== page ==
Download a copy of the Green Manure factsheet here.
Green manures are sown into ground between crops by gardeners and fresh-market producers, usually during autumn and early winter, although they have application for spring and summer in some situations. Green manures are most often used for vegetable cropping rotations but may also be used for preparing ground for ornamental gardens, or more broadly to improve ground for following crops in agriculture generally. There is also wide-spread adoption in vineyard and other perennial horticultural enterprises.
Nutrient sink – captures nutrients that may otherwise leach away below the cropping zone
Less reliance on artificial fertilisers
Often less irrigation needed on subsequent crops
Soil stabilisation – helps avoid erosion where soils may be bare or fallowed
Increased fertility – adds significant amounts of soil organic matter
Nitrogen Fixation – Lupins, peas, vetch, clovers and tic beans obtain nitrogen from the air and it becomes available to subsequent crops
Planting: late summer to early spring
Analysis by weight
Faba Beans 30%
Field Peas 20%
Add 5% by weight of phacelia, mustard, rape or tillage radish if these additional species are desired.
Suggested sowing rates
2–3 good handfuls per square metre = about 30–50 g/m2
e.g. garden bed 5m wide x 10m long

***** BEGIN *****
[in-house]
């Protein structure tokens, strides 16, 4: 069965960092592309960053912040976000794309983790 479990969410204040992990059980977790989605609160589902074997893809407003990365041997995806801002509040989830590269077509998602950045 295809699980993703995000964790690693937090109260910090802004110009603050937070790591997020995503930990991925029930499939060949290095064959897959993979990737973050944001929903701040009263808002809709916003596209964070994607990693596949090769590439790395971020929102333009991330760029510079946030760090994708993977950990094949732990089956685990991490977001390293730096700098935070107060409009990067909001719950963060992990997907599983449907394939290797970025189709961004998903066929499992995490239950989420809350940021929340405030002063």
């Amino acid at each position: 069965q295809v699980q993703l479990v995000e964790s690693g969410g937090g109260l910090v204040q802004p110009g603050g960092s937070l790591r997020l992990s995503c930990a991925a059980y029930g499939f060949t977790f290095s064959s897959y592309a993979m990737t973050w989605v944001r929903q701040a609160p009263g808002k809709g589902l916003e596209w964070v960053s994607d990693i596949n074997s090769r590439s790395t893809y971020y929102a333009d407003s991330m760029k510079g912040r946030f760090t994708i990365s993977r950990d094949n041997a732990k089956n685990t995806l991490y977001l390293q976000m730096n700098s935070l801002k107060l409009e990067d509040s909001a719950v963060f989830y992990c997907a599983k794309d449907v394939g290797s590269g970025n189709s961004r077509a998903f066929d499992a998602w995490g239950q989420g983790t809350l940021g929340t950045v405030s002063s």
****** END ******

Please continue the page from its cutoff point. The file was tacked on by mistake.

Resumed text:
= 50 m2, 50 x 50g = 2.5kg required
Broader scale applications
200–300 kg per hectare
= about 75–125 kg per acre
Management and use patterns
Whilst many annual plants including weeds may offer some benefits as green manure, species should be selected that will establish vigorously for the time of year planted and be readily incorporated into the soil. The Green Manure Blend is suitable for crops grown in cooler times of the year, and sub-tropical species will only suit early summer planting. Whilst one of the main roles of a green manure is to capture nutrients to make them available for subsequent cropping, there will in many cases be sound cause and justification to apply some form of fertiliser where elements may be lacking and thus impact growth potential. A soil test and reflection on recent cropping history will offer guidance.
Generating biomass quickly is a key for success. Crops should be sown at seeding rates that assist with developing a quick ground cover, bearing in mind that we are not seeking to grow the crop to full maturity. Best results are achieved if the crop is relatively young, lush, and vegetative when it is time to finish it up. Typically allow for around 8–10 weeks growth before slashing, mulching, or digging in. The crops should be leafy and tender at around 40–60 cm high with full groundcover at time of incorporation. Allowing crops to get taller may increase their fibrous nature: the crop may be more difficult to manage, and there may be unsatisfactory amounts of stem and other residue remaining.